The Bruininks-Oseretsky test of Motor Proficiency, 2nd ed. (BOT-2) is a set of tests specific for children aged 4.5–14.5 years that assesses gross and fine motor skills to identify their motor proficiency and motor disorder [35]. Based on the test instructions, preparation of testing conditions needs 10 minutes and Implementation of the full form takes 40–60 minutes. The BOT-2 examines 53 items in four motor area composites. Fine Manual Control (15 Items), which covers motor skills including control and coordination of the distal musculature of the hands and fingers; Manual Coordination (12 Items), coordination of the arms and hands, especially for object manipulation; Body Coordination (16 Items), coordination of the large musculature used in maintaining posture and balance; and Strength and Agility (10 Items), which consists of aspects of fitness and coordination involved in casual play, competitive sports, and other physical activity [36]. The raw score of each item is recorded in the unit measured (e.g. seconds, number of catches) and then converted into a numerical score [35]. In this study, the Bruininks-Oseretsky test was used to assess the gross and fine motor skills involving eight components including running speed and agility, balance, mutual coordination, strength, response speed, visual-motor control, and upper limb speed and agility in children with ID with developmental coordination disorders. These components measure four subscales of gross motor skills, three subscales of fine motor skills, and one subscale of both gross and fine motor skills [37]. This test has the necessary validity and reliability so that the validity coefficient of the Bruininks-Oseretsky test scores in the assessment of motor skills has been equal to 90%. The retest reliability coefficient of this collection has been reported to be 0.78 in the full form and 0.86 in its short form. The short-form version measures children’s motor skills in general, and the total score indicates children’s general skills, including gross and fine skills [38]. The short form of the test was used in this research.

The Shapiro-Wilk test was used to check the normality of data, and the Paired-Samples T-Test, Wilcoxon Signed Ranks Test, analysis of covariance (ANCOVA), and Mann–Whitney U was used to analyze the pre-test and post-test results at a significance level of p < 0.01in SPSS version 21 software.


Demographic characteristics of the subjects in two groups of active and inactive children with ID are reported in Table 1. The Paired-Samples T-Test (for parametric variables) was used to examine the difference between the pre-test and post-test in the two groups separately, which showed a significant difference in the total score of postural control, dynamic balance, functional balance, running speed and agility, balance static, strength, gross motor skills, motor visual control, the speed of agility and upper limbs, fine motor skills scores separately, as well as the total score of motor skills (p < 0.01) (Table 2).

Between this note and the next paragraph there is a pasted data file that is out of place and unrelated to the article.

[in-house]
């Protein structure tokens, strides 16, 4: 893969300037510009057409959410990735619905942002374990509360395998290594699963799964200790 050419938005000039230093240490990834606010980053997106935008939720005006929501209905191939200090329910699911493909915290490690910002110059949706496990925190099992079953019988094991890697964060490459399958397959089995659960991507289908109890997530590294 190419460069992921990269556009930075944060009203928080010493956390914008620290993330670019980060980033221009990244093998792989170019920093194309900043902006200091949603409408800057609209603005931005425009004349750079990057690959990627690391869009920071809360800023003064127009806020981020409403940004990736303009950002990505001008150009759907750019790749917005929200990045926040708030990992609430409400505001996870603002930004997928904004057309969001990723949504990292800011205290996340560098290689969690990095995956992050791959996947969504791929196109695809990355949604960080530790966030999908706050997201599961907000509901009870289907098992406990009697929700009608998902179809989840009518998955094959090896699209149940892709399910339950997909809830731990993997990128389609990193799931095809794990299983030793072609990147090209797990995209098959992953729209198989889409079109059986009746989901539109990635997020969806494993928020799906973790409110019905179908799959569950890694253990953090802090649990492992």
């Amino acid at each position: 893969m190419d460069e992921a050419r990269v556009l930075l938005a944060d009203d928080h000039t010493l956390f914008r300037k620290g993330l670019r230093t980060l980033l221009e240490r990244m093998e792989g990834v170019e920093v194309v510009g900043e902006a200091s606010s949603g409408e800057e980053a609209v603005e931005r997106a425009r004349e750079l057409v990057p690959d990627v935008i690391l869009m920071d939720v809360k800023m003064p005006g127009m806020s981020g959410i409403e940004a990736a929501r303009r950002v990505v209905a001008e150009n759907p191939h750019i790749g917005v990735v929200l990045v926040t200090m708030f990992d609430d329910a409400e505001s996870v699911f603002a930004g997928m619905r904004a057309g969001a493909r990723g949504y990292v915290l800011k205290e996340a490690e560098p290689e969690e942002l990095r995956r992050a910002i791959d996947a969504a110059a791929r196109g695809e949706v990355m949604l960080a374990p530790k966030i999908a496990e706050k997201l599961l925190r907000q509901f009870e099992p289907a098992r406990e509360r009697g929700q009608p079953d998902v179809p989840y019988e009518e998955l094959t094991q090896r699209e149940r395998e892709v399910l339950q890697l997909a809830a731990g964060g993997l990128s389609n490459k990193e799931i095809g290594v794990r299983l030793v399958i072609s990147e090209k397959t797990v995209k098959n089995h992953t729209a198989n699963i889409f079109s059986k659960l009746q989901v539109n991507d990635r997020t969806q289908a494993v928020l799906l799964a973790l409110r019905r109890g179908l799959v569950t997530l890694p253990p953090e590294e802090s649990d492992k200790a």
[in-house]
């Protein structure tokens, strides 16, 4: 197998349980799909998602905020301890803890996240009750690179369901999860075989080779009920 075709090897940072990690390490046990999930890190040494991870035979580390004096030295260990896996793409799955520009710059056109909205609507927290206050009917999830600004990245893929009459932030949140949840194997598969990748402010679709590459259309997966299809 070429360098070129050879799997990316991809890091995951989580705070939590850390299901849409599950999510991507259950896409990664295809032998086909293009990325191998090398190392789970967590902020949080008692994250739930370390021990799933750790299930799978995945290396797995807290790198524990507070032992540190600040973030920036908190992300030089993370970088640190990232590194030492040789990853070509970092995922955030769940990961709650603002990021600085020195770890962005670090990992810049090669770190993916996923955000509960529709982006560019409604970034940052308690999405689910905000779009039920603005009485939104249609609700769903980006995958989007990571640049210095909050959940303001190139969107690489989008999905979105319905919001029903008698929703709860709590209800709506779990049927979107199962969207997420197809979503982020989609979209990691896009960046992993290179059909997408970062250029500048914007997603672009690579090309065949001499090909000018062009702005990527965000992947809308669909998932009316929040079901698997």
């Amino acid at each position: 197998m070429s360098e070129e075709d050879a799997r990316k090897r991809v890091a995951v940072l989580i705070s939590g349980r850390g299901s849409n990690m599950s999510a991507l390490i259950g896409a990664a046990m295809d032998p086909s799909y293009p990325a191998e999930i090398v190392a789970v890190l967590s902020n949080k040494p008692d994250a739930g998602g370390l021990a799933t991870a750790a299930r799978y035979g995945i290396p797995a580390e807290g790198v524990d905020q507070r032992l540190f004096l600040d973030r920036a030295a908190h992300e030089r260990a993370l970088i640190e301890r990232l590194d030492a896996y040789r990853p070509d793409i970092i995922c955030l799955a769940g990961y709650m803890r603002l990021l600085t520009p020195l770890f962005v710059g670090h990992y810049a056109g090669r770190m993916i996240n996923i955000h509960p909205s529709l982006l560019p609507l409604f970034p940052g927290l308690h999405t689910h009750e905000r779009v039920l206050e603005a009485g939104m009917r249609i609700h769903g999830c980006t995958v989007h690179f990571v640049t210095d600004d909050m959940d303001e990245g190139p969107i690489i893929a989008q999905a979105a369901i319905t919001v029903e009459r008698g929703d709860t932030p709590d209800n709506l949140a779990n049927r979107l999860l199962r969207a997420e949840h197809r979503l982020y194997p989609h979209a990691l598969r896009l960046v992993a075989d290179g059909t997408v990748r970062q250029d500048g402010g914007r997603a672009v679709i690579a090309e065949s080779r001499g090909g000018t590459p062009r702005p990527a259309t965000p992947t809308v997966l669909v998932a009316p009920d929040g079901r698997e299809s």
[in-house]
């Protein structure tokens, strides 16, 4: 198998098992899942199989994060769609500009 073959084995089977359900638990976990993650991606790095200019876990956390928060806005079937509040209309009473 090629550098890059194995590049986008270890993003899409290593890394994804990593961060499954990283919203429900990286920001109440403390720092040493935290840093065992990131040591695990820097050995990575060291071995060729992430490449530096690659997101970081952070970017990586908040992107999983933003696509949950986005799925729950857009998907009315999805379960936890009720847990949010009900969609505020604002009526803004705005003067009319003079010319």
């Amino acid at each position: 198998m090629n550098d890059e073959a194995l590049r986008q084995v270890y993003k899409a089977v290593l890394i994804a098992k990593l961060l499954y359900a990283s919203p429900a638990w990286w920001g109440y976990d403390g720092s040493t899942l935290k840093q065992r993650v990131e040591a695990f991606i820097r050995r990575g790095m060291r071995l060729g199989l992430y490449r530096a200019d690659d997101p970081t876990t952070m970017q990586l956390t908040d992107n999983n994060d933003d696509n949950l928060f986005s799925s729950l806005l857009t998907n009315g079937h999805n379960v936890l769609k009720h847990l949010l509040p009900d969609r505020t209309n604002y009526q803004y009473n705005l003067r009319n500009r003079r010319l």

Table 1 Demographic characteristics of the study samples
Table 2 The difference between the mean of the variables in the before and after one-year limit physical activity

Wilcoxon test (non-parametric variable) was used to examine the differences in pre-test and post-test in the two groups separately, revealing a significant difference in the two-way coordination test and response speed between the two groups (p < 0.01) (Table 3).

Table 3 (mean difference) of different Two-way coordination and Response speed in subjects before and after one-year limit physical activity

To compare the mean values between the two groups, considering the pre-test as a covariate, the covariance test was used, which showed a significant difference in the scores of postural control, dynamic balance, functional balance, running speed, and agility, balance static, strength, gross motor skills, motor visual control, the speed of agility and upper limbs, fine motor skills separately, as well as the total score of motor skills (P < 0.01) (Table 4).

Table 4 Comparison of variables between groups after one-year limited physical activity